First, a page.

We generated a second alignment with structural analogs of the same RasH protein. We started from the structural alignment automatically generated by Dali [29] from the three-dimensional structure of the Ras oncogene (PDBid: 1ctqA). This alignment contains proteins of known structure binding different ligands, such as nucleotides (GTP, FMN, FAD, etc.), nucleosides, and sugars. The alignment was filtered, leaving only chains with a structural similarity with the master (1ctqA) higher than 6.0 (Dali’s Z-score), removing redundancy above 40% sequence identity, and removing structures without bound ligand. The final alignment contains 24 proteins binding different ligands. In this case, there is a disagreement between the classification of the proteins implicit in this alignment and the functional classification (according to the ligand they bind) mainly due to the fact that the structural alignment of these distant proteins (due to the redundancy cutoff imposed) is relating remote homologs at very high distances [18], and hence it constitutes a good example to test the method in “supervised mode”. For that, as a measure of functional similarity between two proteins, we took the chemical similarity between the ligands they bind, measured as the Tanimoto coefficient [30]. For pairs where one of the proteins is binding more than one ligand, we took the pairs of ligands with highest similarity. Solvent and non-functional small molecules are excluded. All the guanine nucleotides (e.g., GTP, GDP, GNP) are considered as a single class (‘GXP’) since the same protein is able to bind all of them, irrespective of the fact that in a particular structure it is co-crystallized with one or another. So, for example, two proteins binding GTP and GDP, respectively, are considered as 100% functionally identical.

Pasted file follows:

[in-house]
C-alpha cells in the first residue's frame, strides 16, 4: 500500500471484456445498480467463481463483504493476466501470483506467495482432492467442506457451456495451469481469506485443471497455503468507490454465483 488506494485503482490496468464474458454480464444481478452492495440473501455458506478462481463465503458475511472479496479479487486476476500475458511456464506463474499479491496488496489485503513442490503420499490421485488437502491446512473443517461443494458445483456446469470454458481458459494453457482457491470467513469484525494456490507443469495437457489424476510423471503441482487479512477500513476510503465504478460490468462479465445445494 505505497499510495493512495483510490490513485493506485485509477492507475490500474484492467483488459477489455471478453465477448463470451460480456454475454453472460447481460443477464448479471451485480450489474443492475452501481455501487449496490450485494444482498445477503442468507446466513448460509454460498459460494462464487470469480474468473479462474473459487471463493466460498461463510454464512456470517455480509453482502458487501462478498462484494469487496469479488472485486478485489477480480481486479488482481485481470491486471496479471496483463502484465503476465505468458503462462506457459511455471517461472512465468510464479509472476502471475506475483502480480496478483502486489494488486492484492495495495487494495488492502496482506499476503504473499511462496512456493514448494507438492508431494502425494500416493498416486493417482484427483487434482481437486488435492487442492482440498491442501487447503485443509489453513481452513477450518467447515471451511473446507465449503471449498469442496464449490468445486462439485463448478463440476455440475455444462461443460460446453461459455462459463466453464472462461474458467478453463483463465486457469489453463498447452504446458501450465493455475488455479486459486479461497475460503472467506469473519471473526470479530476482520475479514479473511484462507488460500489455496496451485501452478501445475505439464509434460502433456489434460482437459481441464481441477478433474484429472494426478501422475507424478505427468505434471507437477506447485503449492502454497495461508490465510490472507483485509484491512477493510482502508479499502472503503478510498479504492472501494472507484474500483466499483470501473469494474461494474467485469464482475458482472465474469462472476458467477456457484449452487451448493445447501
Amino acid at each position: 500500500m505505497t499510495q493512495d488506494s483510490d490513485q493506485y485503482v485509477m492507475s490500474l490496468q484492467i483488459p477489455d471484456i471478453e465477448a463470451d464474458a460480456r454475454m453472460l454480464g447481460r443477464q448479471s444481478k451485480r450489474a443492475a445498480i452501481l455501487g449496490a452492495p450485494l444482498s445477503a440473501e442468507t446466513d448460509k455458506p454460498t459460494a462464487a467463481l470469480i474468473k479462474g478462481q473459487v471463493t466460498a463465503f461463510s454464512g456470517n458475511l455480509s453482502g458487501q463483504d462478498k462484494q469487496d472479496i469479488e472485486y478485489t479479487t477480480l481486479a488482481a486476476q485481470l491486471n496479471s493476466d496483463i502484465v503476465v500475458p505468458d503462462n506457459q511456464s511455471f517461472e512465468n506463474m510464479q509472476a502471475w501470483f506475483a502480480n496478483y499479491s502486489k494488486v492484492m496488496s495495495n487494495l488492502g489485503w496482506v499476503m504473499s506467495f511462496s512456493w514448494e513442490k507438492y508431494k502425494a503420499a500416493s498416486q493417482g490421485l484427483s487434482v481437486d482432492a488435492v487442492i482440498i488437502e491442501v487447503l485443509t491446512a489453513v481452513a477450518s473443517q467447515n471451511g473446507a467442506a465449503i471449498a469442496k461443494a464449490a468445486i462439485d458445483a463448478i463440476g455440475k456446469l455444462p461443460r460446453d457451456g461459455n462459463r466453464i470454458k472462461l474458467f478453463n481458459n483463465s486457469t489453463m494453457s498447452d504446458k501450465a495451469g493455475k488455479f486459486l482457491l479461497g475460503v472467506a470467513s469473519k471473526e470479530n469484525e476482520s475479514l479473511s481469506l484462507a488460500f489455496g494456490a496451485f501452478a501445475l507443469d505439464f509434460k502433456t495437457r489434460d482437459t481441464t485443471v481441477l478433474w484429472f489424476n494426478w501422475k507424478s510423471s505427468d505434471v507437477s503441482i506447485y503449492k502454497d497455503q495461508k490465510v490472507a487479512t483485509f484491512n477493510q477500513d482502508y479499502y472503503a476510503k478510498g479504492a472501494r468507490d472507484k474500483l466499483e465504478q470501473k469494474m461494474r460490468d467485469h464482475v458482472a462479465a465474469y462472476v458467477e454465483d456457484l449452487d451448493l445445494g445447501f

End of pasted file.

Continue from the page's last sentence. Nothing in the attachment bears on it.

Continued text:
3. Results and Discussion

Table 1 shows the positions of the RasH MSA with highest SDP scores, as well as the corresponding physicochemical properties. The five residues whose physicochemical properties correlate more with RasH phylogeny (score ≥ 0.67) are 37, 73, 65, 66, and 71. All these resides are in the structural region of RasH involved in most of the interactions of this family of proteins with their different effectors [31] (Figure 2).